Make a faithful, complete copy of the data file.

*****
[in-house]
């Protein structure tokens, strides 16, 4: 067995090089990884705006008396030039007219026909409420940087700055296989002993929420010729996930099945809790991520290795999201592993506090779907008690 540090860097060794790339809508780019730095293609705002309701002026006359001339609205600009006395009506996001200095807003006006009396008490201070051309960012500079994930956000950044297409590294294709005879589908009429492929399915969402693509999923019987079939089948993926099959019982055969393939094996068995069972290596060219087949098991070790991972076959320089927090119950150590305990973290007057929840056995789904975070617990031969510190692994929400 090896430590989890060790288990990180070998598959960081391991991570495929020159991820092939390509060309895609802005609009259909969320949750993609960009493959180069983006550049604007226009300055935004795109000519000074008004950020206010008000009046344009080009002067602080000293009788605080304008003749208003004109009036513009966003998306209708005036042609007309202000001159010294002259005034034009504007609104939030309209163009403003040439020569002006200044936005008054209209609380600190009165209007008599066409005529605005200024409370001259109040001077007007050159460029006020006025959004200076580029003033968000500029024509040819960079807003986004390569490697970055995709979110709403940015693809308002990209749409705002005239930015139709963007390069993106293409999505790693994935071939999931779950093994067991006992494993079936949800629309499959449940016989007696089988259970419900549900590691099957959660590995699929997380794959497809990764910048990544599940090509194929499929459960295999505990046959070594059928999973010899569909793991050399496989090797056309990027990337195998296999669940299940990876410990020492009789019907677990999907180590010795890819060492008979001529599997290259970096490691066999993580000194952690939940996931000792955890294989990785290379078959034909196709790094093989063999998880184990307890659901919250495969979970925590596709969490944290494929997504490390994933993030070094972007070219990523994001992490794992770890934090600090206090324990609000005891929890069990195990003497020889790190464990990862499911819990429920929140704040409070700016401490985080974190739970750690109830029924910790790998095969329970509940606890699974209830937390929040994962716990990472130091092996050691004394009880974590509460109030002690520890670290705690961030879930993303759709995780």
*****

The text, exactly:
[in-house]
């Protein structure tokens, strides 16, 4: 067995090089990884705006008396030039007219026909409420940087700055296989002993929420010729996930099945809790991520290795999201592993506090779907008690 540090860097060794790339809508780019730095293609705002309701002026006359001339609205600009006395009506996001200095807003006006009396008490201070051309960012500079994930956000950044297409590294294709005879589908009429492929399915969402693509999923019987079939089948993926099959019982055969393939094996068995069972290596060219087949098991070790991972076959320089927090119950150590305990973290007057929840056995789904975070617990031969510190692994929400 090896430590989890060790288990990180070998598959960081391991991570495929020159991820092939390509060309895609802005609009259909969320949750993609960009493959180069983006550049604007226009300055935004795109000519000074008004950020206010008000009046344009080009002067602080000293009788605080304008003749208003004109009036513009966003998306209708005036042609007309202000001159010294002259005034034009504007609104939030309209163009403003040439020569002006200044936005008054209209609380600190009165209007008599066409005529605005200024409370001259109040001077007007050159460029006020006025959004200076580029003033968000500029024509040819960079807003986004390569490697970055995709979110709403940015693809308002990209749409705002005239930015139709963007390069993106293409999505790693994935071939999931779950093994067991006992494993079936949800629309499959449940016989007696089988259970419900549900590691099957959660590995699929997380794959497809990764910048990544599940090509194929499929459960295999505990046959070594059928999973010899569909793991050399496989090797056309990027990337195998296999669940299940990876410990020492009789019907677990999907180590010795890819060492008979001529599997290259970096490691066999993580000194952690939940996931000792955890294989990785290379078959034909196709790094093989063999998880184990307890659901919250495969979970925590596709969490944290494929997504490390994933993030070094972007070219990523994001992490794992770890934090600090206090324990609000005891929890069990195990003497020889790190464990990862499911819990429920929140704040409070700016401490985080974190739970750690109830029924910790790998095969329970509940606890699974209830937390929040994962716990990472130091092996050691004394009880974590509460109030002690520890670290705690961030879930993303759709995780």